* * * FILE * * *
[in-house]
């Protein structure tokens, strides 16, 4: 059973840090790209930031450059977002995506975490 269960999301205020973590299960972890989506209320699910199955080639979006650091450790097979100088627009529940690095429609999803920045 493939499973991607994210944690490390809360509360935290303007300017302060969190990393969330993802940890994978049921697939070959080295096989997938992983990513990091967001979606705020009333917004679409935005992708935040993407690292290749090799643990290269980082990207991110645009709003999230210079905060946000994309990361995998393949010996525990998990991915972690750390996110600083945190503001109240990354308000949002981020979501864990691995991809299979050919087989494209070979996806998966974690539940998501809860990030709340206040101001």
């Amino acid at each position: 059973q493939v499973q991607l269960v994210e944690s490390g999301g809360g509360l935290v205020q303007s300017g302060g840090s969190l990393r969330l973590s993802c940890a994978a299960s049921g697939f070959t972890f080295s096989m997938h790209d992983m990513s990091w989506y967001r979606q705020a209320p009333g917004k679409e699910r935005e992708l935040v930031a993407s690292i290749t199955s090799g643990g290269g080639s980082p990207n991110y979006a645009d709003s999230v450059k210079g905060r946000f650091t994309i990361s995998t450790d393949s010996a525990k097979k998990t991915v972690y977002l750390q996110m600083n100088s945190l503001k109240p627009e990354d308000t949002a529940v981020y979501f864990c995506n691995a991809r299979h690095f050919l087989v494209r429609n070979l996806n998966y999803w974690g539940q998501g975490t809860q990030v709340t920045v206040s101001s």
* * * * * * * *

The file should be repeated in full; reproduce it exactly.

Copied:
[in-house]
């Protein structure tokens, strides 16, 4: 059973840090790209930031450059977002995506975490 269960999301205020973590299960972890989506209320699910199955080639979006650091450790097979100088627009529940690095429609999803920045 493939499973991607994210944690490390809360509360935290303007300017302060969190990393969330993802940890994978049921697939070959080295096989997938992983990513990091967001979606705020009333917004679409935005992708935040993407690292290749090799643990290269980082990207991110645009709003999230210079905060946000994309990361995998393949010996525990998990991915972690750390996110600083945190503001109240990354308000949002981020979501864990691995991809299979050919087989494209070979996806998966974690539940998501809860990030709340206040101001």
């Amino acid at each position: 059973q493939v499973q991607l269960v994210e944690s490390g999301g809360g509360l935290v205020q303007s300017g302060g840090s969190l990393r969330l973590s993802c940890a994978a299960s049921g697939f070959t972890f080295s096989m997938h790209d992983m990513s990091w989506y967001r979606q705020a209320p009333g917004k679409e699910r935005e992708l935040v930031a993407s690292i290749t199955s090799g643990g290269g080639s980082p990207n991110y979006a645009d709003s999230v450059k210079g905060r946000f650091t994309i990361s995998t450790d393949s010996a525990k097979k998990t991915v972690y977002l750390q996110m600083n100088s945190l503001k109240p627009e990354d308000t949002a529940v981020y979501f864990c995506n691995a991809r299979h690095f050919l087989v494209r429609n070979l996806n998966y999803w974690g539940q998501g975490t809860q990030v709340t920045v206040s101001s």